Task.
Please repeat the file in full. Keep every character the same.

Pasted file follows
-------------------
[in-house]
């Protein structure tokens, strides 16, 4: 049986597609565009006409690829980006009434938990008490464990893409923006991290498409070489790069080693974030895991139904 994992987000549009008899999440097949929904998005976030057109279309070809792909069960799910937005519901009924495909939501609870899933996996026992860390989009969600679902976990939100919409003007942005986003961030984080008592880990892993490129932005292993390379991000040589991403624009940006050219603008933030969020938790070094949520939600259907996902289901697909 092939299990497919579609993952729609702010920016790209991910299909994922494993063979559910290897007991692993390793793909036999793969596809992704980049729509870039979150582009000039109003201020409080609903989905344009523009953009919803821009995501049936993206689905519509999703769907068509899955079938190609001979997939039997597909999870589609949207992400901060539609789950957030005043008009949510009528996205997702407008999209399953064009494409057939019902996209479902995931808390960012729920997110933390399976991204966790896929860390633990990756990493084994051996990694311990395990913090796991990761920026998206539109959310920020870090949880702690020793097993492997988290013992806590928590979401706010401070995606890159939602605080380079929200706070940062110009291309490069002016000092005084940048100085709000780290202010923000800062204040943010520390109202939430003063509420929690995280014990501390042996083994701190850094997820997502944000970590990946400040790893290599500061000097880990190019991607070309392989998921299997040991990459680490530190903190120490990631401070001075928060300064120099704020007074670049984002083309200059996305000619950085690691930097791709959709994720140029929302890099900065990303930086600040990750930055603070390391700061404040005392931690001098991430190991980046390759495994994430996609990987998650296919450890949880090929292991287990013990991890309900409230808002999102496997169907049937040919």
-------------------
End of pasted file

[in-house]
């Protein structure tokens, strides 16, 4: 049986597609565009006409690829980006009434938990008490464990893409923006991290498409070489790069080693974030895991139904 994992987000549009008899999440097949929904998005976030057109279309070809792909069960799910937005519901009924495909939501609870899933996996026992860390989009969600679902976990939100919409003007942005986003961030984080008592880990892993490129932005292993390379991000040589991403624009940006050219603008933030969020938790070094949520939600259907996902289901697909 092939299990497919579609993952729609702010920016790209991910299909994922494993063979559910290897007991692993390793793909036999793969596809992704980049729509870039979150582009000039109003201020409080609903989905344009523009953009919803821009995501049936993206689905519509999703769907068509899955079938190609001979997939039997597909999870589609949207992400901060539609789950957030005043008009949510009528996205997702407008999209399953064009494409057939019902996209479902995931808390960012729920997110933390399976991204966790896929860390633990990756990493084994051996990694311990395990913090796991990761920026998206539109959310920020870090949880702690020793097993492997988290013992806590928590979401706010401070995606890159939602605080380079929200706070940062110009291309490069002016000092005084940048100085709000780290202010923000800062204040943010520390109202939430003063509420929690995280014990501390042996083994701190850094997820997502944000970590990946400040790893290599500061000097880990190019991607070309392989998921299997040991990459680490530190903190120490990631401070001075928060300064120099704020007074670049984002083309200059996305000619950085690691930097791709959709994720140029929302890099900065990303930086600040990750930055603070390391700061404040005392931690001098991430190991980046390759495994994430996609990987998650296919450890949880090929292991287990013990991890309900409230808002999102496997169907049937040919």